Non-payment of wages to state-sector employees has become common in recent months. It began when the government decided to do away with the country’s dual currency system, which has forced state-owned companies to try to get their internal finances in order. Since then, employees from various sectors have reported loss of income and delays in getting paid.

“The pandemic took a big bite out of our projected earnings for this year and last,” says an ESEDIP accountant who prefers to remain anonymous. “We’re trying to adjust the numbers so we can restart some projects that are currently on hold but we still don’t know when we’ll be able to do that.”

ZEDM’s earnings were below expectations and its commercial activity was 7.9% lower than in 2018 according to a report by the Latin American and Caribbean Economic Commission. Though data is not available yet, it is widely believed that the Covid-19 crisis has led to an even steeper decline.

Between January 2014 and October 2020 the port facility moved only two million TEUs (a maritime unit of measurement based on the volume of one twenty-foot long metal shipping container). Though company officials describe it as “a new milestone,” it pales in comparison to ports in the Dominican Republic and Costa Rica, which processed the same amount of cargo traffic in two years rather than seven.

Among the projects sidelined by the crisis are the nine units being built to house senior executives of ZEDM. Few here understand the reason for locating the project in this neighborhood, 36 miles from the port of Mariel. “Why are they being built here, an hour’s drive away? Isn’t gasoline going to be a huge expense?” asks Alfredo, a neighbor who lives a few yards from the site.

He is concerned that, given their size, the four cisterns on the site will affect the water supply to other houses in the area. “Once they start filling them up, the neighborhood will be without water,” he worries

The project remains stalled as ESEDIP tries to dig itself out of its financial hole. Meanwhile, vandalism and theft of materials threaten to further delay its completion. The growing demand for building materials also means the project (the Ministry of Construction issued building permit 130/2019 for it) must be under round-the-clock surveillance.

“They were selling me cement that I needed to finish my house but I haven’t been able to get it done,” one neighbor says. His source dried up out after security cameras were installed on the site to prevent the ongoing pilfering that consumed huge piles of sand and other aggregates before they could be used for their intended purpose.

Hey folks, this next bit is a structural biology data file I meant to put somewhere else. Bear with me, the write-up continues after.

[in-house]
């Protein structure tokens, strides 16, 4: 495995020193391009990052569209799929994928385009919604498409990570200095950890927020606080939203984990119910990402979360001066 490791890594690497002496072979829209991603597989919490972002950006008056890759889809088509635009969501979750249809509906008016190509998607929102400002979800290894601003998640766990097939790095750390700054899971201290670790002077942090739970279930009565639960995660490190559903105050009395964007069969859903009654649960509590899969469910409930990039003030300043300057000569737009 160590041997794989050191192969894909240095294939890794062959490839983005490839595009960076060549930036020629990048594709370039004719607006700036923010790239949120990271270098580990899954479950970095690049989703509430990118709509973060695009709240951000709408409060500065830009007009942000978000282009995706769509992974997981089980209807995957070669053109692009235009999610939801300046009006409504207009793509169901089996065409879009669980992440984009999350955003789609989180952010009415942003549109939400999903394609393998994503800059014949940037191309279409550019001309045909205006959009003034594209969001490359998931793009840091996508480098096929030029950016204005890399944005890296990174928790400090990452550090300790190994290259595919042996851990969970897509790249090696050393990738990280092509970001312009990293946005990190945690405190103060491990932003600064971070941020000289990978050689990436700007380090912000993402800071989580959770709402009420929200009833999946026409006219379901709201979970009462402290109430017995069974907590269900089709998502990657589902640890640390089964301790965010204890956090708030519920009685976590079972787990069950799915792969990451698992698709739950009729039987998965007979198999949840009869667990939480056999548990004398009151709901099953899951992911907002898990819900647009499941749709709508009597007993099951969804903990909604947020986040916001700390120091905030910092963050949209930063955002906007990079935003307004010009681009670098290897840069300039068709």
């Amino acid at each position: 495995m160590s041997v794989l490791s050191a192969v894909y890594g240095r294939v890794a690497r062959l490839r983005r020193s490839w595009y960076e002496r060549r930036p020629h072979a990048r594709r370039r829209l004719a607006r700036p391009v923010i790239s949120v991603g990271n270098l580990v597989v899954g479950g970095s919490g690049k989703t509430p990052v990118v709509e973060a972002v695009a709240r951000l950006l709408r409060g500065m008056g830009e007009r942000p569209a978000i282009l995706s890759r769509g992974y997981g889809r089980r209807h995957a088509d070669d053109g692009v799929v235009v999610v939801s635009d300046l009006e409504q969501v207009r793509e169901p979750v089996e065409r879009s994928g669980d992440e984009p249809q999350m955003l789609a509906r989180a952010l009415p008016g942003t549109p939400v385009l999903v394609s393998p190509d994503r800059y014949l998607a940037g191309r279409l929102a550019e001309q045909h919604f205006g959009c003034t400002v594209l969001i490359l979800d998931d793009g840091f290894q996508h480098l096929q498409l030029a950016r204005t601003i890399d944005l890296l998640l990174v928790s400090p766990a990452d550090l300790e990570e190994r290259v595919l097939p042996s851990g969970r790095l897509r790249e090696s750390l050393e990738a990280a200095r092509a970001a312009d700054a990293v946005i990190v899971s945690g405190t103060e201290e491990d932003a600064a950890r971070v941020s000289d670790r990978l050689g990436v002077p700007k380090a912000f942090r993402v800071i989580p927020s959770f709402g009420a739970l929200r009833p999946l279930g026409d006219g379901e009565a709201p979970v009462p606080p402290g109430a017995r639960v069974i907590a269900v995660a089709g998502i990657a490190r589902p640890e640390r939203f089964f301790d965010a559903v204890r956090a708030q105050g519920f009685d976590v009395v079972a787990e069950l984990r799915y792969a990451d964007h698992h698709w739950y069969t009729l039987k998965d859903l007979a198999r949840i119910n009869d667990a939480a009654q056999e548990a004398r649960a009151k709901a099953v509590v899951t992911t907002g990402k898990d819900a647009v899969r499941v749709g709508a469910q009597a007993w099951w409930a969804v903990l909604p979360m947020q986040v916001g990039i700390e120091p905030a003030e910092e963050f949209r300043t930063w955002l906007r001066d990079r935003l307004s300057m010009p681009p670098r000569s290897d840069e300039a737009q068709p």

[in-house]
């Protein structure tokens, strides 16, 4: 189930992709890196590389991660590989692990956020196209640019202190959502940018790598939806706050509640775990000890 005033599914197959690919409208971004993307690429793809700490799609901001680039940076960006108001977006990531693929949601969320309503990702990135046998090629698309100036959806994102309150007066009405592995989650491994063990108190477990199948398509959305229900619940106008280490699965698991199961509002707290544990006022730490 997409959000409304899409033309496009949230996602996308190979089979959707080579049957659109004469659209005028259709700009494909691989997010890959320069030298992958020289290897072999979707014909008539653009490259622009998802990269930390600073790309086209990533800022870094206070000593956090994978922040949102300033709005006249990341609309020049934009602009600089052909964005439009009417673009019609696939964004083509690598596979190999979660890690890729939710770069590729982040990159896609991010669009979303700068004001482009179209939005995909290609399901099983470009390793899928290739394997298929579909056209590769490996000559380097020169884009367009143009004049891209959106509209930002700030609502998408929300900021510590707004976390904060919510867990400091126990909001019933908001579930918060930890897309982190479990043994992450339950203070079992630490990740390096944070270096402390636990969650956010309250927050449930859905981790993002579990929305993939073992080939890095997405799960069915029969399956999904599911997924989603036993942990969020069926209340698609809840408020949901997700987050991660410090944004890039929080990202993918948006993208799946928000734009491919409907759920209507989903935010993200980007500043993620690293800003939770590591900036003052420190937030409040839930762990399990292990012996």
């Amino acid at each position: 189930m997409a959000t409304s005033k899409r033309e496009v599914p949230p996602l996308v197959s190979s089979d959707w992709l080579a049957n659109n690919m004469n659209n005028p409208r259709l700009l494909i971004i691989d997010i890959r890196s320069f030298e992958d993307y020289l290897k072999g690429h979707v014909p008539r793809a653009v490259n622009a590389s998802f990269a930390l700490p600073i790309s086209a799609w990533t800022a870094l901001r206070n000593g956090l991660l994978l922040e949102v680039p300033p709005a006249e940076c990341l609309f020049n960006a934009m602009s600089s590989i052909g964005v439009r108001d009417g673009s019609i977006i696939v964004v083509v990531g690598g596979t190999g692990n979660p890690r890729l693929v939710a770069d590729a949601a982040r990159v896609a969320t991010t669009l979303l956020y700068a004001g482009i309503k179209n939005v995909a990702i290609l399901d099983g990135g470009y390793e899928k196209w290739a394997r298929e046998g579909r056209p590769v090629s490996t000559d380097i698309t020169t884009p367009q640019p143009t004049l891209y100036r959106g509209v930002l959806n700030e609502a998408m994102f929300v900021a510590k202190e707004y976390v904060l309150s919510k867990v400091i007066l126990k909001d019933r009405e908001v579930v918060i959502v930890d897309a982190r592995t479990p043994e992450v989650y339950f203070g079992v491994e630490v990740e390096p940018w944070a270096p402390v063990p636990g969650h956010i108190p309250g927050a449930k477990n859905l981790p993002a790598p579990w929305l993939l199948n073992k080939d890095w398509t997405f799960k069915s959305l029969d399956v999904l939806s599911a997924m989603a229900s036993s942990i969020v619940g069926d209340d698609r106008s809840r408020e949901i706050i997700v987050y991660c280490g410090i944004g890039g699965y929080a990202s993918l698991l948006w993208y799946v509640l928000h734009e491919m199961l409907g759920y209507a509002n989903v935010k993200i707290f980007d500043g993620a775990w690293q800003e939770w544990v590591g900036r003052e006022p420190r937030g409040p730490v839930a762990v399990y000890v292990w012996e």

The country has seen a huge increase in the cost of P-350 cement, a key material in Cuban building construction. In February the price of a bag rose to over 1,000 pesos on the black market and it has virtually disappeared from the shelves of state-owned stores, where the official price is 165 pesos a bag. Though construction of tourist hotels has not been affected, the shortage has led to many building projects being put on hold.

Meanwhile, progress on a building located near the ZEDM houses, which is destined to be the tallest in Havana, continues apace. Unofficially known as “López-Calleja Tower” in reference to the general in charge of military-run companies in Cuba, “it has not had any delays or labor and material shortages” reports Marcial.

“Hotels are the high priority now. Mariel is old news. Not even the official press talks about the port anymore,” he adds.

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COLLABORATE WITH OUR WORK: The 14ymedio team is committed to practicing serious journalism that reflects Cuba’s reality in all its depth. Thank you for joining us on this long journey. We invite you to continue supporting us by becoming a member of 14ymedio now. Together we can continue transforming journalism in Cuba.

The Back Seats of Cuba’s Electric Tricycles are Not for Sitting